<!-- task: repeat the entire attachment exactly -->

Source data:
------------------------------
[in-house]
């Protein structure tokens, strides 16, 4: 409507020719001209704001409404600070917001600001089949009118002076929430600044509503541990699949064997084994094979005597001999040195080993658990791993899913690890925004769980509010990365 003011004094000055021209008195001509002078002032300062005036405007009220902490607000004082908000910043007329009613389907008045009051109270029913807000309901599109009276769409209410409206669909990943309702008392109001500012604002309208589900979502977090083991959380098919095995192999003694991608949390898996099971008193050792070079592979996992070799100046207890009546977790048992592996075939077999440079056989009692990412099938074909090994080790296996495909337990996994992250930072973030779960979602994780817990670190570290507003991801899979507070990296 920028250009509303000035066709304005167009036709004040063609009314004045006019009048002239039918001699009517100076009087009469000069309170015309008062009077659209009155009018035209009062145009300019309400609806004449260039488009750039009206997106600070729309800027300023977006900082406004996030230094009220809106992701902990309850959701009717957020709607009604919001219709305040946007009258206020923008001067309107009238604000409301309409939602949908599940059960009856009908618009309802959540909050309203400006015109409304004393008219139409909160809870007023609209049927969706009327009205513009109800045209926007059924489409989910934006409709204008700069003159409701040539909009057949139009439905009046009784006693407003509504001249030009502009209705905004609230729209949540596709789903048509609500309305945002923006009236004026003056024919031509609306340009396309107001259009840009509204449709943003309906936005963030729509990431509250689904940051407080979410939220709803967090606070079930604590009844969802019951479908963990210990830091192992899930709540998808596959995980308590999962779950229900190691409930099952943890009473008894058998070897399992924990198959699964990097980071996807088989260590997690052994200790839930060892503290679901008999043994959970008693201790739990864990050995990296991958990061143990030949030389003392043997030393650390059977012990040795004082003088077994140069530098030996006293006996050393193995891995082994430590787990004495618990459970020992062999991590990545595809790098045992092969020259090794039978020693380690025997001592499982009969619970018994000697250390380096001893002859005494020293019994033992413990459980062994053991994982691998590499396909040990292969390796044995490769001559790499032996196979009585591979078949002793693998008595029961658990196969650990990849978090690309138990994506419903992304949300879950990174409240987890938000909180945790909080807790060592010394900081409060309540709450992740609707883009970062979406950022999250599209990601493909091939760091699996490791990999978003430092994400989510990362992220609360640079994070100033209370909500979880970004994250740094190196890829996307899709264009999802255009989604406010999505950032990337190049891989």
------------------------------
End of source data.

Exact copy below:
[in-house]
């Protein structure tokens, strides 16, 4: 409507020719001209704001409404600070917001600001089949009118002076929430600044509503541990699949064997084994094979005597001999040195080993658990791993899913690890925004769980509010990365 003011004094000055021209008195001509002078002032300062005036405007009220902490607000004082908000910043007329009613389907008045009051109270029913807000309901599109009276769409209410409206669909990943309702008392109001500012604002309208589900979502977090083991959380098919095995192999003694991608949390898996099971008193050792070079592979996992070799100046207890009546977790048992592996075939077999440079056989009692990412099938074909090994080790296996495909337990996994992250930072973030779960979602994780817990670190570290507003991801899979507070990296 920028250009509303000035066709304005167009036709004040063609009314004045006019009048002239039918001699009517100076009087009469000069309170015309008062009077659209009155009018035209009062145009300019309400609806004449260039488009750039009206997106600070729309800027300023977006900082406004996030230094009220809106992701902990309850959701009717957020709607009604919001219709305040946007009258206020923008001067309107009238604000409301309409939602949908599940059960009856009908618009309802959540909050309203400006015109409304004393008219139409909160809870007023609209049927969706009327009205513009109800045209926007059924489409989910934006409709204008700069003159409701040539909009057949139009439905009046009784006693407003509504001249030009502009209705905004609230729209949540596709789903048509609500309305945002923006009236004026003056024919031509609306340009396309107001259009840009509204449709943003309906936005963030729509990431509250689904940051407080979410939220709803967090606070079930604590009844969802019951479908963990210990830091192992899930709540998808596959995980308590999962779950229900190691409930099952943890009473008894058998070897399992924990198959699964990097980071996807088989260590997690052994200790839930060892503290679901008999043994959970008693201790739990864990050995990296991958990061143990030949030389003392043997030393650390059977012990040795004082003088077994140069530098030996006293006996050393193995891995082994430590787990004495618990459970020992062999991590990545595809790098045992092969020259090794039978020693380690025997001592499982009969619970018994000697250390380096001893002859005494020293019994033992413990459980062994053991994982691998590499396909040990292969390796044995490769001559790499032996196979009585591979078949002793693998008595029961658990196969650990990849978090690309138990994506419903992304949300879950990174409240987890938000909180945790909080807790060592010394900081409060309540709450992740609707883009970062979406950022999250599209990601493909091939760091699996490791990999978003430092994400989510990362992220609360640079994070100033209370909500979880970004994250740094190196890829996307899709264009999802255009989604406010999505950032990337190049891989």